NE Scotland, Orkney & Shetland

Sightings of native red squirrels rise in Aberdeen

red squirrel Image copyright Scottish Wildlife Trust
Image caption Red squirrels are under threat from invasive grey squirrels and the squirrelpox virus

Sightings of red squirrels are on the rise in the heart of Aberdeen.

Native red squirrels are increasingly under threat from disease and invasive greys, but now appear to be making a comeback in the city.

The animals have been spotted often in the West End, Bridge of Don, Craigiebuckler and Kincorth Hill areas.

The Saving Scotland's Red Squirrels campaign has called on local residents to report sightings online to help map habitats.

Red squirrels have been absent from much of Aberdeen, alongside other parts of the country, for decades.

Since the introduction of grey squirrels from North America in the 19th century, reds have faced a battle for food and territory as well as against the deadly squirrelpox virus.

Over 75% of the UK's surviving population of reds is found in Scotland, with 95% of the animals in England and Wales being wiped out since 1952.

However an intensive trapping programme to remove grey squirrels from parks and gardens across Aberdeen has seen reds become increasingly common, especially in the West End.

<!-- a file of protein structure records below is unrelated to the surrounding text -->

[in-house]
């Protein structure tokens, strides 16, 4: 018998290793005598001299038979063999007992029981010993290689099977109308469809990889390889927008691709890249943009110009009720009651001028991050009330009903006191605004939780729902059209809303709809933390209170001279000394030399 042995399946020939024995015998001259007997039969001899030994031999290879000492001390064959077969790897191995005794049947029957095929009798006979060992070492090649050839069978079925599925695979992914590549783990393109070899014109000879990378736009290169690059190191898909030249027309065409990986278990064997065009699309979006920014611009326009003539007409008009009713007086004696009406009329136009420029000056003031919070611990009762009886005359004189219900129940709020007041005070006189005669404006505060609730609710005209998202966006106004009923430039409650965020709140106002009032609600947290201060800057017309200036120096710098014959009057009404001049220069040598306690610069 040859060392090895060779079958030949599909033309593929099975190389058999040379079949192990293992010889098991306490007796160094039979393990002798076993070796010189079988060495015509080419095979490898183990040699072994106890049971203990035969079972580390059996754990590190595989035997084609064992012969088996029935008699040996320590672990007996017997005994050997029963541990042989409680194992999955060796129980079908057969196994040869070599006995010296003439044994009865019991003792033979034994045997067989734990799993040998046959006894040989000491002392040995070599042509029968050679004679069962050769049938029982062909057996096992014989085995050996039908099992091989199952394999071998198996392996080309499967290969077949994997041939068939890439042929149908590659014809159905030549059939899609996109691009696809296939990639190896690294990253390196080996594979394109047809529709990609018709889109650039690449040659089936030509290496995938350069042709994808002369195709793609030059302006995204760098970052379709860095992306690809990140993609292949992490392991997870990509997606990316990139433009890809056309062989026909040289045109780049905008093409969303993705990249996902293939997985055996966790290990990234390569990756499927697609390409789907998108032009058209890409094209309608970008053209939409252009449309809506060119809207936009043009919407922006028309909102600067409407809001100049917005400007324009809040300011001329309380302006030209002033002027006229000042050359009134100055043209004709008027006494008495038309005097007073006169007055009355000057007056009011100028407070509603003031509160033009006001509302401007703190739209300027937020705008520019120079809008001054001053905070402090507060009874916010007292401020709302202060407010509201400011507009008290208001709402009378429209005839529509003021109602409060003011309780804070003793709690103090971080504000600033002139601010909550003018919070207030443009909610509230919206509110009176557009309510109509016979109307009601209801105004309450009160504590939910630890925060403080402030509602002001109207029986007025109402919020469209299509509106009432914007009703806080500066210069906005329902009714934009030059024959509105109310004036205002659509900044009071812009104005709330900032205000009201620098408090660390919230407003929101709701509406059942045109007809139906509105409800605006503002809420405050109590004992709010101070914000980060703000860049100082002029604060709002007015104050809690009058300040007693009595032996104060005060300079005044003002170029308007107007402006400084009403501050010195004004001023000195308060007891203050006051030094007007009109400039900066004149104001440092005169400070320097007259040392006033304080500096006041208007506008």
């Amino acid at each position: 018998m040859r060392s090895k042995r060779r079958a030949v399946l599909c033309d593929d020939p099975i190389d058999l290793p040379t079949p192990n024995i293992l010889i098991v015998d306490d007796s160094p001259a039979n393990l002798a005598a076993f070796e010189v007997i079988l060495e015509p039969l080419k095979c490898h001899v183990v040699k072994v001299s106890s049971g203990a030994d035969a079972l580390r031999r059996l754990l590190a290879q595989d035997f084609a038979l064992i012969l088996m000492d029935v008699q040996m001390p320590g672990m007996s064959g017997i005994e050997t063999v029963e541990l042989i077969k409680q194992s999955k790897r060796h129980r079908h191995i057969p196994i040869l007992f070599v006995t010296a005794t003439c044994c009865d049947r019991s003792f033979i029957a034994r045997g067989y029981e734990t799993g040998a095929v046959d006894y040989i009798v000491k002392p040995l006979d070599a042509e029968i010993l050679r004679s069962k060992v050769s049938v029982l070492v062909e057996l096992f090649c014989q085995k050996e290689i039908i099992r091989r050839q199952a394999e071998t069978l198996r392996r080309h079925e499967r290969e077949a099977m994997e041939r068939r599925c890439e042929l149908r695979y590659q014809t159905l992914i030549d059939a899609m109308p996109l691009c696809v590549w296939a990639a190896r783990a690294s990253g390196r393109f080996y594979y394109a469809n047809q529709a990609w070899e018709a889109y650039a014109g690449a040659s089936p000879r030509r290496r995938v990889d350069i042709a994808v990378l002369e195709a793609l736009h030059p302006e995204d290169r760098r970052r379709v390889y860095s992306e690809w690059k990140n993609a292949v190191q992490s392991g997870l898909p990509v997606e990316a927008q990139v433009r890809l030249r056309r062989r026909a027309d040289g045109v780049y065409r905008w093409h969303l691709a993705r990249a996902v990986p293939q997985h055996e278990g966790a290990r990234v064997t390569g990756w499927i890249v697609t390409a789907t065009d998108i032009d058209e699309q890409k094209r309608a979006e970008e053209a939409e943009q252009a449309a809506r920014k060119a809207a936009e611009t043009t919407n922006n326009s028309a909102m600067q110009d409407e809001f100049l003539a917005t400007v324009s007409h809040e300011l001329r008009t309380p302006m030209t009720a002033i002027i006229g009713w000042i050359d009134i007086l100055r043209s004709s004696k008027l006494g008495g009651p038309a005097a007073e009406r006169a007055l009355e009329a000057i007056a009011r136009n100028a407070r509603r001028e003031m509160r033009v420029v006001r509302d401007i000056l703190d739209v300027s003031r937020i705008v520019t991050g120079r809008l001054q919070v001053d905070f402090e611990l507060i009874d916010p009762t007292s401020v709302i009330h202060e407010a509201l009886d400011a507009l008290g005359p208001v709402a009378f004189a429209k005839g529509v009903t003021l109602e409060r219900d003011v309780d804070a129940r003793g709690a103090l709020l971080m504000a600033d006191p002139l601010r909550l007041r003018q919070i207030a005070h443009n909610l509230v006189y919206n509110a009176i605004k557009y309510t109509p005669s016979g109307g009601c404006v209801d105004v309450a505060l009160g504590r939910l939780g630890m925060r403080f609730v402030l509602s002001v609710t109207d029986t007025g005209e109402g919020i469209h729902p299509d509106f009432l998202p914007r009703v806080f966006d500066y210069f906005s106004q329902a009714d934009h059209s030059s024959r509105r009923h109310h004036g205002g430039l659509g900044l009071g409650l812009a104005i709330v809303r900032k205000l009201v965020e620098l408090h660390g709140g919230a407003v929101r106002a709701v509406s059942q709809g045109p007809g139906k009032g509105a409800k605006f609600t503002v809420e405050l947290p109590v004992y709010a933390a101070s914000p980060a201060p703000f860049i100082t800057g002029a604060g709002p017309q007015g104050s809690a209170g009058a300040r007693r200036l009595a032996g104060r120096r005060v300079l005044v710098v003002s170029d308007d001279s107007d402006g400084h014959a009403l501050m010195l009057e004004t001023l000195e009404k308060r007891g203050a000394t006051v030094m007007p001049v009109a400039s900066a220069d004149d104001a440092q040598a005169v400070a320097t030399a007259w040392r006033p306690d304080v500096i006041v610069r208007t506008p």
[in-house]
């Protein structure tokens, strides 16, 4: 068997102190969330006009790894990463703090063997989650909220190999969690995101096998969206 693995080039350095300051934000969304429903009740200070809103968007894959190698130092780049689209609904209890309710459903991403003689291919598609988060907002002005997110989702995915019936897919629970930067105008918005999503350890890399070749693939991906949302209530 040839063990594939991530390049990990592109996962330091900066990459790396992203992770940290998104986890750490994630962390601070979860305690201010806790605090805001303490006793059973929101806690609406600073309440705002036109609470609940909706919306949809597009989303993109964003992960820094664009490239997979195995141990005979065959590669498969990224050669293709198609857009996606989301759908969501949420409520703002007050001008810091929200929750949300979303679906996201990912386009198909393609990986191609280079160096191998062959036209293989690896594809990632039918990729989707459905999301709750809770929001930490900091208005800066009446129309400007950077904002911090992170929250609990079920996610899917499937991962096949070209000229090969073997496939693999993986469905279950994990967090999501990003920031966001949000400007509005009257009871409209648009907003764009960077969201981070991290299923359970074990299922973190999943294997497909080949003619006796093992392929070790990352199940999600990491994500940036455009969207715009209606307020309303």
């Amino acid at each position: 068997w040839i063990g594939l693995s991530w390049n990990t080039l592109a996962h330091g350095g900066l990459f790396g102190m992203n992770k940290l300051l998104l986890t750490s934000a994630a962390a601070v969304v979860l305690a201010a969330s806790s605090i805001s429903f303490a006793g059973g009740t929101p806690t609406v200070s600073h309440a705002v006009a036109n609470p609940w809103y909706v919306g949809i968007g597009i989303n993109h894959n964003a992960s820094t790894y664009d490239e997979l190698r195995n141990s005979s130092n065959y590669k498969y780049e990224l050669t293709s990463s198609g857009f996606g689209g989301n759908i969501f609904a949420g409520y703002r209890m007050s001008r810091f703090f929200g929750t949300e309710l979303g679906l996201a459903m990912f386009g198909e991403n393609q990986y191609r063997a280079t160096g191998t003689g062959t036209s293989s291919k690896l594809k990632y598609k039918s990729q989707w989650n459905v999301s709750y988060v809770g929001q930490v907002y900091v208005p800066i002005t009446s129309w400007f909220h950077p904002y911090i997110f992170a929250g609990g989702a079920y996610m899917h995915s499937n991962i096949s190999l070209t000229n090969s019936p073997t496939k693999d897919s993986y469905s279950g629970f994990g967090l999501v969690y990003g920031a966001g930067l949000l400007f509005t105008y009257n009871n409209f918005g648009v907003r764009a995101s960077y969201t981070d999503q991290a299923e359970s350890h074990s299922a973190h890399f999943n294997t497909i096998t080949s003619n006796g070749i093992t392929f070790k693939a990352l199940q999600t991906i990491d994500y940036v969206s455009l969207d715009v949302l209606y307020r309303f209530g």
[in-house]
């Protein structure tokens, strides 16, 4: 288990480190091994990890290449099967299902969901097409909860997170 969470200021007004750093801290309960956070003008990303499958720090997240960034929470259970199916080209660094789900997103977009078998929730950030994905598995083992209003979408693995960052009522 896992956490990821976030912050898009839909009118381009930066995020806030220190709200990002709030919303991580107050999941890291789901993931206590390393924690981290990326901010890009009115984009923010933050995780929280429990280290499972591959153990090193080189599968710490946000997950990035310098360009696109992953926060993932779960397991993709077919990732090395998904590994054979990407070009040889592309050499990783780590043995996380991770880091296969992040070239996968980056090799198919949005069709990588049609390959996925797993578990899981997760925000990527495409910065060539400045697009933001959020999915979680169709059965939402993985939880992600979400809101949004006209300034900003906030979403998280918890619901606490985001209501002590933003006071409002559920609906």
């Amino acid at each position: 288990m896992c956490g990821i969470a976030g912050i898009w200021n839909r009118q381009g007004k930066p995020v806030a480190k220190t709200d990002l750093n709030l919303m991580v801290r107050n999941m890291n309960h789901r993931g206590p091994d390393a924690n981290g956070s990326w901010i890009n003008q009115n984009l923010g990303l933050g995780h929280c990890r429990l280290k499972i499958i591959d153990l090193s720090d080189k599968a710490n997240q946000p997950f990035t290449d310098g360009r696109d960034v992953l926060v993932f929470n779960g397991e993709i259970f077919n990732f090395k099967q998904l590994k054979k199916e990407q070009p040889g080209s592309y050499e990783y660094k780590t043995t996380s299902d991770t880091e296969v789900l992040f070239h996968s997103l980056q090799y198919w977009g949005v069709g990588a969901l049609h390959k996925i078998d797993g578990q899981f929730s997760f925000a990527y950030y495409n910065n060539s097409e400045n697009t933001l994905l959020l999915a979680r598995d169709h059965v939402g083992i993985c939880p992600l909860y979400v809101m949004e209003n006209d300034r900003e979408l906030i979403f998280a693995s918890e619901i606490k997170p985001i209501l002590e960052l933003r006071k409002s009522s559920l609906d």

'Population shifting'

The Saving Scotland's Red Squirrels campaign is appealing for the public's help in tracking red squirrel populations, with sightings closer to the city centre on the rise.

Project officer Steve Willis said the animals had even been seen "dashing across North Anderson Drive in the morning rush hour".

He said: "In order to build up an accurate picture of where red squirrels can be found across Aberdeen and how that population is shifting, we really need the public to be our eyes and ears and report their sightings.

"From early June the first litters of young red squirrels have been dispersing from the woods where they were born.

"It's looking like a great year for red squirrels, and as squirrels can breed twice a year there will probably be another flush of young ones in September.

"Every record, of red or grey squirrels, is incredibly useful, and it's a quick and simple way to take part in some meaningful citizen science."

The Saving Scotland's Red Squirrels project is run by the Scottish Wildlife Trust, Scottish Natural Heritage, Forestry Commission Scotland, Scottish Land and Estates and the Red Squirrel Survival Trust.

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